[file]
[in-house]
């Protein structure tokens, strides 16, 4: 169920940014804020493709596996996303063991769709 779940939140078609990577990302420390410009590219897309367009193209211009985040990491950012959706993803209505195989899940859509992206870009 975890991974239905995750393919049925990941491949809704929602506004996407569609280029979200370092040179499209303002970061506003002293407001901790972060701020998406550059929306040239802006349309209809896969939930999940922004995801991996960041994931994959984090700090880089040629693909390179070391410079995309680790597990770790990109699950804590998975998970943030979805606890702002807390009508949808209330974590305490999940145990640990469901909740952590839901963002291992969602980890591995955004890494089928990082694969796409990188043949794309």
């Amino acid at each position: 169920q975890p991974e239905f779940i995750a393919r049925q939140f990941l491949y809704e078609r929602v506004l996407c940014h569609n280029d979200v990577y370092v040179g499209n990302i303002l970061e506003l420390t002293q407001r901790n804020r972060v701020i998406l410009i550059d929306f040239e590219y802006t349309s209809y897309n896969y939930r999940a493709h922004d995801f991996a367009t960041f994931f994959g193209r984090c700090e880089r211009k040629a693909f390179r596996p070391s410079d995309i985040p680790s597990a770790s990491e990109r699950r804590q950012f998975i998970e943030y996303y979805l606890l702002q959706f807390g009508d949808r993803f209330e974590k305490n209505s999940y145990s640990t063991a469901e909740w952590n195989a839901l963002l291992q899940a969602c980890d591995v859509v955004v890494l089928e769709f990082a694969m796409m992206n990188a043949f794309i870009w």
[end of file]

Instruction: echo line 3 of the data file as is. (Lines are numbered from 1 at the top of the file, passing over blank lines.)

């Amino acid at each position: 169920q975890p991974e239905f779940i995750a393919r049925q939140f990941l491949y809704e078609r929602v506004l996407c940014h569609n280029d979200v990577y370092v040179g499209n990302i303002l970061e506003l420390t002293q407001r901790n804020r972060v701020i998406l410009i550059d929306f040239e590219y802006t349309s209809y897309n896969y939930r999940a493709h922004d995801f991996a367009t960041f994931f994959g193209r984090c700090e880089r211009k040629a693909f390179r596996p070391s410079d995309i985040p680790s597990a770790s990491e990109r699950r804590q950012f998975i998970e943030y996303y979805l606890l702002q959706f807390g009508d949808r993803f209330e974590k305490n209505s999940y145990s640990t063991a469901e909740w952590n195989a839901l963002l291992q899940a969602c980890d591995v859509v955004v890494l089928e769709f990082a694969m796409m992206n990188a043949f794309i870009w």